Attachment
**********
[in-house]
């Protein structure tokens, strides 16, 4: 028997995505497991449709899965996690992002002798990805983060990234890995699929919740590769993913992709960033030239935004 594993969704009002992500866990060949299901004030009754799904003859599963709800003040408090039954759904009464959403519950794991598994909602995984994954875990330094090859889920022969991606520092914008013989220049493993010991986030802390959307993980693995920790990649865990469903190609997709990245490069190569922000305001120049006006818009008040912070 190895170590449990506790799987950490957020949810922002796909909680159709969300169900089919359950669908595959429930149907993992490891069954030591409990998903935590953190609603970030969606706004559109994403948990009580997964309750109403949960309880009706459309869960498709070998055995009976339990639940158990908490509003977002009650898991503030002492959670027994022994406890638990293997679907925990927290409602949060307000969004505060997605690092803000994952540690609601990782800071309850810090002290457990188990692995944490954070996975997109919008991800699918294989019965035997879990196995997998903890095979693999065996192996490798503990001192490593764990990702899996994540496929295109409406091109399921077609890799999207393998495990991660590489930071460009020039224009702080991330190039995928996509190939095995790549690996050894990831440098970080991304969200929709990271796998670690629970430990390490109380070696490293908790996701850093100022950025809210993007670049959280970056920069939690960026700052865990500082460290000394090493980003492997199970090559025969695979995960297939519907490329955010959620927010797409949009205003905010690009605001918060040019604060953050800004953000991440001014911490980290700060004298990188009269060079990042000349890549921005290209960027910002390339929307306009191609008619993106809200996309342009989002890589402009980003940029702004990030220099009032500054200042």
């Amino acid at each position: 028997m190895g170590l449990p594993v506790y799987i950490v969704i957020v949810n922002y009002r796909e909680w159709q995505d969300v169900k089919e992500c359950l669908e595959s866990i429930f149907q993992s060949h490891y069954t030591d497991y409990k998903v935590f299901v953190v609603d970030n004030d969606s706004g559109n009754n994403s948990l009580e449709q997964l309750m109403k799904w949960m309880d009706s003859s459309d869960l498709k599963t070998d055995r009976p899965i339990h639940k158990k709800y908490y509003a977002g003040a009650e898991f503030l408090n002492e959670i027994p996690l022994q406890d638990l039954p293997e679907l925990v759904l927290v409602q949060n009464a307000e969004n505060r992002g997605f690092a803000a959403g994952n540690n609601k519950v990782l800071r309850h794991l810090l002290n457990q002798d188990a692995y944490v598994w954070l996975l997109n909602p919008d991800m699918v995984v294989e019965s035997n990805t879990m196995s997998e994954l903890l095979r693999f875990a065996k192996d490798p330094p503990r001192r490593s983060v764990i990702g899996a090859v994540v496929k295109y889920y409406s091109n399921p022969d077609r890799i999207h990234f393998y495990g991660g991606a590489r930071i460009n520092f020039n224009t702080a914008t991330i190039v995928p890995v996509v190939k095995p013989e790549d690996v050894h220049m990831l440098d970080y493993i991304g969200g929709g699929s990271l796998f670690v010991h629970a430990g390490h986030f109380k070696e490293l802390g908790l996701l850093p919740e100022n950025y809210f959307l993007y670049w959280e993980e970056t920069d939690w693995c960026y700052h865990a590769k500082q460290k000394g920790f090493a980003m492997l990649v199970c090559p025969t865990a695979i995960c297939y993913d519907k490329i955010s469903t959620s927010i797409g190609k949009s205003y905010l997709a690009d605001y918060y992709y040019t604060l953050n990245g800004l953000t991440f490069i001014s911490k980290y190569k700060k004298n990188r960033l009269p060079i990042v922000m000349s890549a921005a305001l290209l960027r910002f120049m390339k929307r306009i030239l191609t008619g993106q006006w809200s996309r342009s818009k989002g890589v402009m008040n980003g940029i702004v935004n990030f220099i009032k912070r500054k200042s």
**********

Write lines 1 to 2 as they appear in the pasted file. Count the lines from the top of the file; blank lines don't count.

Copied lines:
[in-house]
């Protein structure tokens, strides 16, 4: 028997995505497991449709899965996690992002002798990805983060990234890995699929919740590769993913992709960033030239935004 594993969704009002992500866990060949299901004030009754799904003859599963709800003040408090039954759904009464959403519950794991598994909602995984994954875990330094090859889920022969991606520092914008013989220049493993010991986030802390959307993980693995920790990649865990469903190609997709990245490069190569922000305001120049006006818009008040912070 190895170590449990506790799987950490957020949810922002796909909680159709969300169900089919359950669908595959429930149907993992490891069954030591409990998903935590953190609603970030969606706004559109994403948990009580997964309750109403949960309880009706459309869960498709070998055995009976339990639940158990908490509003977002009650898991503030002492959670027994022994406890638990293997679907925990927290409602949060307000969004505060997605690092803000994952540690609601990782800071309850810090002290457990188990692995944490954070996975997109919008991800699918294989019965035997879990196995997998903890095979693999065996192996490798503990001192490593764990990702899996994540496929295109409406091109399921077609890799999207393998495990991660590489930071460009020039224009702080991330190039995928996509190939095995790549690996050894990831440098970080991304969200929709990271796998670690629970430990390490109380070696490293908790996701850093100022950025809210993007670049959280970056920069939690960026700052865990500082460290000394090493980003492997199970090559025969695979995960297939519907490329955010959620927010797409949009205003905010690009605001918060040019604060953050800004953000991440001014911490980290700060004298990188009269060079990042000349890549921005290209960027910002390339929307306009191609008619993106809200996309342009989002890589402009980003940029702004990030220099009032500054200042």